What is a story made up from? Over the last few years of writing about storytelling in Pharmaceuticals and other major branding genres I have always struggled to answer the question in a simple way. Plato suggested that all stories  have  a beginning middle and end and Aristole wrote about pathos, logos and ethos. Others have shown that stories can be boiled down to seven major themes and its fascinating to see that Cinderella was told in Europe, India and China at the same time even though there was no possibility of the story having been passed from one region to another. Like the other  stories this was a “Universal Story” an understanding we are born with supported by our cultures and our humanity. Part of the universality of stories was explored by Carl Jung with his work on archetypes as universal characters who behave in well known and expected patterns.

Even knowing these elements of stories and what makes them good and bad, I still find it difficult to explain to people what the essence of a story is. Perhaps the story premise or long line is as close as you can get to the real essence of a story. It’s the boiled down content that everyone can easily digest. But this still doesn’t help me in the way I need to explain the ideas of storytelling and how they apply to building great brands. To help me I created the “Four Circle Story Map” as a way to breakdown the contents of a story into its building blocks. The Story Map can be used to either dissect story into its components or to build a compelling story from scratch. As all brand architects know get the brand story straight in the early days is vital to create effective brand communication and sales.

The Four Circle Story Map is based on Michael Hauge’s observations of how to pitch stories and plays to Hollywood. As I sat in my Swiss holiday chalet with the kids playing Memory behind me I stole a short time go over the Michael’s advice and read through many of my old Moleskin note books that go with me everywhere. I saw four circles overlapping to capture the interplay between elements Hauge suggest are key to pitching and therefore creating a story that leaves people wanting to learn more. The four major circles represent the key elements of a story. If it doesn’t have these then I don’t think you can tell a story. The are the hero or protagonist; the conflict; the story set up and the deep issues the story tackles. As you can see in the picture below those circles overlap in certain places like a Venn diagram. Where they intersect they cause interactions that define the hero’s opportunity; the story tension and the hero’s arc. Further overlaps define the protagonists motivation and the empathy that the protagonist employs in the story and of course the overlap of all these is the essence of the story.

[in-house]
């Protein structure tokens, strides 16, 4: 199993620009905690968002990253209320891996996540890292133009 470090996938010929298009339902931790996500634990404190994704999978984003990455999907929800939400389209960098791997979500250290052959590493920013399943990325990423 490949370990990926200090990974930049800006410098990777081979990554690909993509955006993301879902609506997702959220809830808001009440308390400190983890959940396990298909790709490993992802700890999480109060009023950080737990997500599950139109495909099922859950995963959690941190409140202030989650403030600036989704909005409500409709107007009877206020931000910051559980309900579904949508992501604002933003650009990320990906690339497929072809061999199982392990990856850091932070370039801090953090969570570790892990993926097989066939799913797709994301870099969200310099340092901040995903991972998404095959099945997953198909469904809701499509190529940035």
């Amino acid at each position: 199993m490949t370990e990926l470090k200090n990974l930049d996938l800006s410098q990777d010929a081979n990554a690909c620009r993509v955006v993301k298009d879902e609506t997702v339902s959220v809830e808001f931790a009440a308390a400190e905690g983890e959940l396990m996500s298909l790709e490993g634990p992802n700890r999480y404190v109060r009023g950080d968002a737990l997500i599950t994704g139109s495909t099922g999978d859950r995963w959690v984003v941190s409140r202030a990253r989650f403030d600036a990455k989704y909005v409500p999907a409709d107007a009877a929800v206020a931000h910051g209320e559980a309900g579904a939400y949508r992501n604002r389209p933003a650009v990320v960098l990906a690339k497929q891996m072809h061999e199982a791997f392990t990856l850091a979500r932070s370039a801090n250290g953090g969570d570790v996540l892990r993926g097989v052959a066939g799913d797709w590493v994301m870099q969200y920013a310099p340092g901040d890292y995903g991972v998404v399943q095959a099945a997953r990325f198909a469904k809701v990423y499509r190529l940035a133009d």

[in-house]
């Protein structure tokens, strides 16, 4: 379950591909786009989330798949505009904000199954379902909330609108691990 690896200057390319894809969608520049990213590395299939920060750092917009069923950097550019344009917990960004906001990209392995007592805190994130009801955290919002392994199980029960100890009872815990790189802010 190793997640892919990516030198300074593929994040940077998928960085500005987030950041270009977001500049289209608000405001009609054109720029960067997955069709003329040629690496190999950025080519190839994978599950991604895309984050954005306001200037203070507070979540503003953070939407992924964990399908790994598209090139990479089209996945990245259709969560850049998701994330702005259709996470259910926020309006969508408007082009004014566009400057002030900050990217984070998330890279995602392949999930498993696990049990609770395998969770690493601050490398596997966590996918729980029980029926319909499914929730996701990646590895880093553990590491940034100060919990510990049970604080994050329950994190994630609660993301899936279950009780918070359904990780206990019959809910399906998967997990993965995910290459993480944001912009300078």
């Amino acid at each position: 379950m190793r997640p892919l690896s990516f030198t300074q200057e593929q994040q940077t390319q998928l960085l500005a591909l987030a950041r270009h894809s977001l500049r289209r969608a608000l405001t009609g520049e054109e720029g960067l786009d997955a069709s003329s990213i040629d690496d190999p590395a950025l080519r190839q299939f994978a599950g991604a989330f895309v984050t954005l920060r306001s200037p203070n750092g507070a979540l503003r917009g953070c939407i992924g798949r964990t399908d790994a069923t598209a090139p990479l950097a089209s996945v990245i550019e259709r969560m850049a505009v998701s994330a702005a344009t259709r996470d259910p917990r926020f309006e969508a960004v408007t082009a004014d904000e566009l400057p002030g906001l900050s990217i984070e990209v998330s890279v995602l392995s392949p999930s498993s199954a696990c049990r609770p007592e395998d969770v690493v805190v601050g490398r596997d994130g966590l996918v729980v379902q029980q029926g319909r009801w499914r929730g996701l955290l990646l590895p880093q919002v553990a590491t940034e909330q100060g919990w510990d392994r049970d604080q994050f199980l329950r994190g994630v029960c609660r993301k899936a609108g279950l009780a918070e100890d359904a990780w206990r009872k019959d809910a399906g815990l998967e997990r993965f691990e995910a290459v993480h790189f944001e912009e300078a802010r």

A good story is defined by how a protagonist moves to resolve a conflict in its journey, employing empathetic traits to engage an audience and live true to its outer motivation. To make it easy to use as a tool the circles can be used as a list of question that create all you need to know to understand your story. I use this now to capture the elements of other people’s stories and the elements of great brand communications (stories) for Pharma and beyond.

  1. Story Set Up: What we need to know in the stories history
  2. Protagonist: Who is the protagonist
  3. Conflict: What conflict faces the protagonist
  4. Outer Motivation: What is the motivation for the protagonist (to win, to return, to grow etc)
  5. Deep issues: What larger issues does the story deal with ) poverty, injustice)
  6. Opportunity: What prize is on offer to protagonist
  7. Arc: how will the protagonist change over the course of the story (Frightened bystander to confident activist)
  8. Empathy: In what way will the protagonist take (humorous, powerful, likable)
  9. Tension: What is the unspoken feeling feeding the conflict based on the deeper issues the story talks to

By working through the nine elements you are forced to thing about the different interactions the elements have in the story. It will help you see if everything hangs together well and will help you get at really concise premise that you can use to catalyze your communications. When i’m creating brand stories I use this to see where the brand will be used. What role does it play in the story and to keep the brand in the story relevant and authentic. I think this helps you focus on who your audience is. How your brand will fit into their narrative and how you might want to tap into that life narrative with your communications.

To get started, try it on a film and then a brand you know well. When your set make some notes about your brand and have a go with the circles or list. Let me know how it goes.